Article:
Asked how they could help Kansas farmers, both Huelskamp and Marshall pointed to the problem of government overregulation. Huelskamp, who frequently criticized President Barack Obama during the debate, said the president has hurt trade. Marshall said he would go to China to help grow trade.
The Monday event, co-sponsored by the Hutchinson/Reno County Chamber of Commerce and The Hutchinson News, started at 6 p.m. in an auditorium with seating for 422. Most seats were filled. Emcee Jason Ball, president and chief executive officer of the chamber, promised the debate would not run past 7:30 p.m. and it wrapped up just before 7:15 p.m.
Reno County Republican Party Chairman Gordon Roth was impressed by the audience turnout and considered the debate format and questions fair. He would have preferred, though, that the debate would have stretched to 7:30 p.m.
Comprising the panel and posing questions were Hutchinson News Managing Editor Ron Sylvester, Fort Hays State University political science professor Chapman Rackaway and Eagle Radio’s news director Fred Gough.
Rackaway raised the issue of Huelskamp’s doctorate dissertation that contained criticism of New Deal-era federal farm subsidies. The Topeka Capital-Journal wrote a story about the dissertation that was carried widely. Huelskamp said the story was wrong and the language on subsidies “was taken out of context.”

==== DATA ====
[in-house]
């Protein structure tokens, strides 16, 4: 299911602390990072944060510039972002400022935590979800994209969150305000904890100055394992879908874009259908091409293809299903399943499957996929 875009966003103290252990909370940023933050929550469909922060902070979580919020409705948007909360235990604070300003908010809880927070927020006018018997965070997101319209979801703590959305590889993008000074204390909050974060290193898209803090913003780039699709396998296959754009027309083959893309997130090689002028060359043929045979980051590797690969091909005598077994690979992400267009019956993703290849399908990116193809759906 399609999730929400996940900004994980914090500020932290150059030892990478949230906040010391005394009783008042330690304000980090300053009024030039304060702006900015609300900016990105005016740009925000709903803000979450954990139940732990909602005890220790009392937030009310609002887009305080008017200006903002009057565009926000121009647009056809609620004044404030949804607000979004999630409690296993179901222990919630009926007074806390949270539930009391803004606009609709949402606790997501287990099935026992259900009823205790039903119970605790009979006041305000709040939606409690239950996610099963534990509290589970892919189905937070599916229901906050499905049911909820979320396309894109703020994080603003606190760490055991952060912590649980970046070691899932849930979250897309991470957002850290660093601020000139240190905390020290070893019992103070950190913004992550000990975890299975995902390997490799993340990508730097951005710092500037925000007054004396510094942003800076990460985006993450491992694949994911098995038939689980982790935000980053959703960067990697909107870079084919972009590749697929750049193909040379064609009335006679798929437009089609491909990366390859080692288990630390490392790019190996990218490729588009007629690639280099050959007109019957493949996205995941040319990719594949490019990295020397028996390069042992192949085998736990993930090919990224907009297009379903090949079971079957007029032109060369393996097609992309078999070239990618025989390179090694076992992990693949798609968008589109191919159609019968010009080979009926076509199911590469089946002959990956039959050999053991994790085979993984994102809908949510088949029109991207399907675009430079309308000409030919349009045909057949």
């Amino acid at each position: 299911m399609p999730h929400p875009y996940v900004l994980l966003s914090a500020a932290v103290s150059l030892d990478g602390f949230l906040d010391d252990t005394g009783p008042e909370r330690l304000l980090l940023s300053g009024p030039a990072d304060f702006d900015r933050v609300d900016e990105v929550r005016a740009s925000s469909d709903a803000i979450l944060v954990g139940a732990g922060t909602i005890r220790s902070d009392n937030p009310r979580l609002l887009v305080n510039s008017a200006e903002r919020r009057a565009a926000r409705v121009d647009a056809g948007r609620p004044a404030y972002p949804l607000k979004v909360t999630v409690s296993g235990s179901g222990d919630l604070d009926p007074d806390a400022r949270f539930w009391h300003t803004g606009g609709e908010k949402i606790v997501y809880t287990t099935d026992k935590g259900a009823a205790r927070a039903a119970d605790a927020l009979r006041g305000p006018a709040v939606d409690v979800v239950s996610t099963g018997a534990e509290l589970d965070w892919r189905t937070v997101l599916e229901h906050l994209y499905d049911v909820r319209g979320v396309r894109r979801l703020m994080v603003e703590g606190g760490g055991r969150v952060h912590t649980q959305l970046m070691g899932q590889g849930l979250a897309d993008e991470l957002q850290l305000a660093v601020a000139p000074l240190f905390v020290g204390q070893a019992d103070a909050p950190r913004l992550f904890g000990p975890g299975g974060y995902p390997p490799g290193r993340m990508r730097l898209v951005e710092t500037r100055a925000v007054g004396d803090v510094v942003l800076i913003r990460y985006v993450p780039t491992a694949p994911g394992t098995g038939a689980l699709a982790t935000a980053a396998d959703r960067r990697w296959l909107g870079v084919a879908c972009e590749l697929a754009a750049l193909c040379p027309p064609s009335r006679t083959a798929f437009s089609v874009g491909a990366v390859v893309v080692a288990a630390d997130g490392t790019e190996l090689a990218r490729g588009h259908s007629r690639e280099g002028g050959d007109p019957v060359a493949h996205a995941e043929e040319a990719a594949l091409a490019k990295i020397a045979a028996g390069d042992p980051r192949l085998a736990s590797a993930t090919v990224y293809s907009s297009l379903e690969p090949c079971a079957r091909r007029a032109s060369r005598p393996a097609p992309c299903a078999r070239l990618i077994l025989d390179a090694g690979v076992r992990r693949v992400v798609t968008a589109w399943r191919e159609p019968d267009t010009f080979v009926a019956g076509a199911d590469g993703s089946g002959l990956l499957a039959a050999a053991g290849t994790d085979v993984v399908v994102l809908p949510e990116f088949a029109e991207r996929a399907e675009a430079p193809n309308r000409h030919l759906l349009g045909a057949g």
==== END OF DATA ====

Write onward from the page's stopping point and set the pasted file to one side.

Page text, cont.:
“The holy grail of the farm bill is crop insurance,” Marshall said.
Both Marshall and Huelskamp have farm holdings, and Huelskamp said Marshall’s son has received more agriculture payments than Huelskamp.
Marshall reacted by noting Kansas no longer has a seat on the Agriculture Committee.
He put the odds of Huelskamp returning to Ag at “next to none.”
“I’m on the Steering Committee that makes appointments,” Huelskamp said.
“We can do a better farm bill,” he said, and that’s why U.S. Sen. Pat Roberts, of Kansas, has endorsed him.
“My family, my heart and my home are right here in Kansas,” Huelskamp said, saying he returns home every weekend.
He said he promised to visit each county in the Big First annually, and he has, hosting 372 town halls.
“Tim defines a career politician,” Marshall said.